"I tend to not treat it as something big," Diaz said, "because the more you think about it, it's like, 'Wow, this is amazing,' and you tend to get nervous. I just treat it as another normal day.
"It's a game, it's baseball and we're just here to learn and get better."
The learning experiences are coming earlier than expected for Diaz and some of the Brewers' other top prospects, who have been getting extensive playing time in Major League spring games while Brewers infielders Jonathan Villar and Hernan Perez are away at the World Baseball Classic, and Scooter Gennett adds left field to his repertoire. Gennett was expected to play some second base while Villar is away, but he has been sidelined by a sore right wrist.
For Diaz, the Brewers' reigning Minor League Player of the Year after hitting 20 homers for Class A Wisconsin last year, the time in Major League camp was "a bonus."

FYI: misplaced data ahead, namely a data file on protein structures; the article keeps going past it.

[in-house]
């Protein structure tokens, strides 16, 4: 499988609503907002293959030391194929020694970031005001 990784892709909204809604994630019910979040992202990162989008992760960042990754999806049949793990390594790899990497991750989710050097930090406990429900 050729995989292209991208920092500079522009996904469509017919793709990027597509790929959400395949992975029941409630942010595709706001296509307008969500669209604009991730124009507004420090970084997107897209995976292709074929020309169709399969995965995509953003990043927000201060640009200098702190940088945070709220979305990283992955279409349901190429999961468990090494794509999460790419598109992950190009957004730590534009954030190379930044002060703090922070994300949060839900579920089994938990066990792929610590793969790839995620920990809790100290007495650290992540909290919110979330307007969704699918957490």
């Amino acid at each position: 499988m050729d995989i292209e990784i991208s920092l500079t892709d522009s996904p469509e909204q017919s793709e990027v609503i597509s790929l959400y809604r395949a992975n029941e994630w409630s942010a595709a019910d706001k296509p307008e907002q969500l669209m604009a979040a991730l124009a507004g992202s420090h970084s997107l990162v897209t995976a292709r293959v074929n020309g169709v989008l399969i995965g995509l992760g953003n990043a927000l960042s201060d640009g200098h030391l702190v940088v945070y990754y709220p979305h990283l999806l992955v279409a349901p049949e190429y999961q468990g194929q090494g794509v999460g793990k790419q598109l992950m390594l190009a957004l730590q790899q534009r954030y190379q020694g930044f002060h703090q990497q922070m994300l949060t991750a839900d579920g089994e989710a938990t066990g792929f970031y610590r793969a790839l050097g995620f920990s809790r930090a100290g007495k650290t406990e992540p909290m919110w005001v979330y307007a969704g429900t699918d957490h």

Ditto for the Brewers, who got to see him play in a big league environment.
"I mean, it's not a tryout or anything," manager Craig Counsell said. "It's to give him an opportunity. He had an illness for about a week that set him back a little bit, so it's just good that he's healthy and ready to start going." Diaz's bout of strep throat explains why his introduction to the Brewers' big league rotation came later than fellow prospects Mauricio Dubon and Lucas Erceg. Diaz recovered in time to participate in two exhibition games for Puerto Rico as that team prepared for the Classic.
His teammates included Yadier Molina, Carlos Beltran and fellow middle infielders Francisco Lindor, Carlos Correa and Javier Baez.
"I got to meet some guys that I didn't think I was going to meet so soon," Diaz said. "But it was cool. A great experience. ... They were nice and very informative. They gave a lot of information and helped me out a lot. Especially just in two days -- you can learn a lot in two days in this game."
When did he learn about the opportunity?
"A couple days prior to the first game, it was very fast," Diaz said. "Obviously, once I heard, I was all for it. It's a once-in-a-lifetime chance. You never know what could happen. I'm very fortunate to have been in that situation."